A fresh look at the science of diversity proves to be a rich source of inspiration and gives much food for thought, writes Patrick Woodman
When it comes to inclusion there can be a tendency to focus on the personal: on the demographic markers we use to measure diversity, and on the attitudes of individuals towards diverse populations. Yet, as Matthew Syed makes clear in Rebel Ideas, the real genius of diversity lies in its effects at a systemic level.
A two-time Olympian and award-winning sports journalist, Syed is also a well-regarded business writer with a taste for social and behavioural science. His breadth shows in Rebel Ideas. Eye-catching case studies illustrate his main themes: the CIA’s failure to anticipate 9/11 illustrates how a lack of diversity creates “collective blindness”, while the 1996 Mount Everest climbing disaster shows the dangers of dominance dynamics and social hierarchy. Syed draws insights from social science experiments to show how our behaviour is shaped by powerful cultural norms – with profound implications for the success, or even survival, of our organizations.
Syed shows that most of today’s innovations are “recombinant” – based on creative combinations of existing ideas or technologies. He illustrates how intelligent individuals can combine as unintelligent teams, or “teams of clones”. By contrast, intelligent teams, or “teams of rebels”, develop collective intelligence by drawing on different cognitive abilities – so long as they share a common cause. It is from such teams that innovative “rebel ideas” are generated.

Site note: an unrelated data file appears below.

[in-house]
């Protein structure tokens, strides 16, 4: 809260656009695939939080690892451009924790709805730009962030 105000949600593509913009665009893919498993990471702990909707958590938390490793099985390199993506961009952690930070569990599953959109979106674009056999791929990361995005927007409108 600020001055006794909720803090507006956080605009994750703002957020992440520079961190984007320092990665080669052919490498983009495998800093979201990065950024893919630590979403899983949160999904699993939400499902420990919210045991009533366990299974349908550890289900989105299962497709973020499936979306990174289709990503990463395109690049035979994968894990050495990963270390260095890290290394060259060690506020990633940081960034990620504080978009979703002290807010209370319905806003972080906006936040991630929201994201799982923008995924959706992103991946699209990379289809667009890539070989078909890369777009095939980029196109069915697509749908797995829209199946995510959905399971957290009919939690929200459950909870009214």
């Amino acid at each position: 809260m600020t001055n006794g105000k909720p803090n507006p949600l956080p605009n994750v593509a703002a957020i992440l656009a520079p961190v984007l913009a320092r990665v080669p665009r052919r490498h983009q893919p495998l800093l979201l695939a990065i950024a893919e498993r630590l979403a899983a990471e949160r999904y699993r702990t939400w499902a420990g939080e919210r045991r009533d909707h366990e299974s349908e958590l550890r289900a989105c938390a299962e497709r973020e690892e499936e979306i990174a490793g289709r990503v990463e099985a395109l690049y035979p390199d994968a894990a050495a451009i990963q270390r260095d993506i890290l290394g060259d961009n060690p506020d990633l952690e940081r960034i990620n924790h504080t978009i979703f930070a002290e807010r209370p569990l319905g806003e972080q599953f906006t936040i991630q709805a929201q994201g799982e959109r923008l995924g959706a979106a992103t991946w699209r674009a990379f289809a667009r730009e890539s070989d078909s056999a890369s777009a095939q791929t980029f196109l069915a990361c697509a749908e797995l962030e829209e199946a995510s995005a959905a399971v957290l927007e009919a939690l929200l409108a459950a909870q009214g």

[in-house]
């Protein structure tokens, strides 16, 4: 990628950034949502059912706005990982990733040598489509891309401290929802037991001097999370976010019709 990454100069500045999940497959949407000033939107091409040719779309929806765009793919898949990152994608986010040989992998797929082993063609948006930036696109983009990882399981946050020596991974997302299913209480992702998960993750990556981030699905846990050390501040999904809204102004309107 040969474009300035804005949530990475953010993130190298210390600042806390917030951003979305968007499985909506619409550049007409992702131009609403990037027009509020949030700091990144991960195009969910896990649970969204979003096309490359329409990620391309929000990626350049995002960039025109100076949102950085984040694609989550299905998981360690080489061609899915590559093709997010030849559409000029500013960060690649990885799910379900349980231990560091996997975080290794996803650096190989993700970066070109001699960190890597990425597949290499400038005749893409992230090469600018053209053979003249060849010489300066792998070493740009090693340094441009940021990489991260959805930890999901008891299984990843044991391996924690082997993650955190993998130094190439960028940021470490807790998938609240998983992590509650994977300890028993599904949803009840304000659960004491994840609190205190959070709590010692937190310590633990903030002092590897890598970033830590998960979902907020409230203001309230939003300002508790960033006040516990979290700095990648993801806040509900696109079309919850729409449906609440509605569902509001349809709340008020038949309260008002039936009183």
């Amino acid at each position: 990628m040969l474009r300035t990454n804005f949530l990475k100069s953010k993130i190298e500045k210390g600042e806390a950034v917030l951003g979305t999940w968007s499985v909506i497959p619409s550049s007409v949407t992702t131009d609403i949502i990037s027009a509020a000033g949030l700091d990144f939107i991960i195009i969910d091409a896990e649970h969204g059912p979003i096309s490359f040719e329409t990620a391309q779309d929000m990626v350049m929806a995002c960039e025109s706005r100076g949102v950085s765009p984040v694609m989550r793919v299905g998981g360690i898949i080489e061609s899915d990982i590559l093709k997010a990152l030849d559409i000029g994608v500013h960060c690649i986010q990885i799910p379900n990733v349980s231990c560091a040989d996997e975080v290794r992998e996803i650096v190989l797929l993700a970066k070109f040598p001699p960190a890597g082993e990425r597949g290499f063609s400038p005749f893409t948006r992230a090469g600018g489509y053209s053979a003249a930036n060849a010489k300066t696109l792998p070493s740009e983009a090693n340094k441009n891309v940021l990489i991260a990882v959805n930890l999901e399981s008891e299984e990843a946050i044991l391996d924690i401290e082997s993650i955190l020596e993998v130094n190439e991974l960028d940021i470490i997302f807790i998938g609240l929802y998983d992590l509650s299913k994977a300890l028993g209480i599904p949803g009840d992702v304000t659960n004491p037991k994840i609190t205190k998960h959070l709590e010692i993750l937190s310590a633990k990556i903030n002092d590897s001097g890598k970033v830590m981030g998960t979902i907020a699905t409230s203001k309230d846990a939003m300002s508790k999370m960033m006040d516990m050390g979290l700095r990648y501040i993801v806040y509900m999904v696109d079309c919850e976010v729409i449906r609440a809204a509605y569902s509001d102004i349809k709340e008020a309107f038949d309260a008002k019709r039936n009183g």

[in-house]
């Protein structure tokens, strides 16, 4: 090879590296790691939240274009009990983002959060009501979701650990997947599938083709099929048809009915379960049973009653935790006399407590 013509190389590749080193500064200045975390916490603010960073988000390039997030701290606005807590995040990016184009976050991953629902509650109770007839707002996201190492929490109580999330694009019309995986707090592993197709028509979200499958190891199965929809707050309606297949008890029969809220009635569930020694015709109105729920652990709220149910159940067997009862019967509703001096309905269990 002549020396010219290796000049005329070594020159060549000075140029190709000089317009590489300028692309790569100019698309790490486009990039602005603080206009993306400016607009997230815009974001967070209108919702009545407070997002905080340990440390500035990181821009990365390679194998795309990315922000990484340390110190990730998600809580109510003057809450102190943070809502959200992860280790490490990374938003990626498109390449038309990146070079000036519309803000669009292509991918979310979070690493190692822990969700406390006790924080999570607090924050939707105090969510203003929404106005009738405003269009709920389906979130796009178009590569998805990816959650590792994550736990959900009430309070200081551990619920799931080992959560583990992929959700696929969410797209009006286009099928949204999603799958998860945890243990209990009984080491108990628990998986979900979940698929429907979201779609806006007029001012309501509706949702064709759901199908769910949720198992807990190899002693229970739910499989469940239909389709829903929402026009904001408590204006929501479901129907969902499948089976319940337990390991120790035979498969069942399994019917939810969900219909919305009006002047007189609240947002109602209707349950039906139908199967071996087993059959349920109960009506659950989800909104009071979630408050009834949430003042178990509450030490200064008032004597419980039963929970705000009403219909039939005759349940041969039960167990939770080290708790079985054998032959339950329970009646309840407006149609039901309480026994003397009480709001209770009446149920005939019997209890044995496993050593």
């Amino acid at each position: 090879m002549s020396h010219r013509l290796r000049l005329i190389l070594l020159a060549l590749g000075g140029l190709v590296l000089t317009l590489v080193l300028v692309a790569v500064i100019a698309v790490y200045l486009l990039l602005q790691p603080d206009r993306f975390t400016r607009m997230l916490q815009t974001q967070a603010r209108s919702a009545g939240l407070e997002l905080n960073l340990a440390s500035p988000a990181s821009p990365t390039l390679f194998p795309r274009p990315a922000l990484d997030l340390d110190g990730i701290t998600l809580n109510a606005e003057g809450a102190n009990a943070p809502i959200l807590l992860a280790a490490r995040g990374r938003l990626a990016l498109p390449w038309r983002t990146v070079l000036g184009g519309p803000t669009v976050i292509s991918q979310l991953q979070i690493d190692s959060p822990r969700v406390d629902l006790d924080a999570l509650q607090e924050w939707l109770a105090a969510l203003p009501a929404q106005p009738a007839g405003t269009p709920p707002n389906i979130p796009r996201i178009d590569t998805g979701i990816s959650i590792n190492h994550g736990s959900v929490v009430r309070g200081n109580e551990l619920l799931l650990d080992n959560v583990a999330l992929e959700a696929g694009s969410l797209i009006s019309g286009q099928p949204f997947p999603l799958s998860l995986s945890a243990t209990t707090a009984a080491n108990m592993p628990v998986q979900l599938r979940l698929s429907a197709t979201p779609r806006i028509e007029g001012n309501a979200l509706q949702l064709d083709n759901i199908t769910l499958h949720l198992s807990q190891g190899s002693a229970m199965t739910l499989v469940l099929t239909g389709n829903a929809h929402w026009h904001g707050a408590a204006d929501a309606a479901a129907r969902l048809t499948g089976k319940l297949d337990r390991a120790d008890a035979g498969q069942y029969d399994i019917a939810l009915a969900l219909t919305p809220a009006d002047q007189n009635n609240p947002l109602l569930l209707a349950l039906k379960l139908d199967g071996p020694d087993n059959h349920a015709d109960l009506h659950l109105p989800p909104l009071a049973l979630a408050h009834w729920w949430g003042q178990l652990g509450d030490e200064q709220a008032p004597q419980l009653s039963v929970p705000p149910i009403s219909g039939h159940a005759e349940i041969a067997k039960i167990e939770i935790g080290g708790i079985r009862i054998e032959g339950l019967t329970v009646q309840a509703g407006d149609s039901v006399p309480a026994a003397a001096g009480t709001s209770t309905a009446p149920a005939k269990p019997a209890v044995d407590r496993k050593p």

Spotting the opportunities for such ideas can take an outsider mindset (studies show that entrepreneurs are disproportionately from immigrant backgrounds), or, at least, conscious efforts to encourage the expression of diverse viewpoints. Syed points to Amazon’s practice of producing “good memos” that demand executives give detailed consideration to decisions before hearing what others think; similarly, the notion of ‘brainwriting’, as opposed to brainstorming, could help avoid the tendency for employees to close their mouths once they know what the boss thinks.
In the final chapter, Syed proposes that organizations seek to combat unconscious bias, utilize shadow boards as a way of “lifting the conceptual blinkers” that can affect established (and ageing) executives, and promote a giving attitude – but Rebel Ideas is not a practical manual. It is a fascinating guide to the power of diverse thinking, and a brilliant source of inspiration for leaders keen to create more inclusive cultures.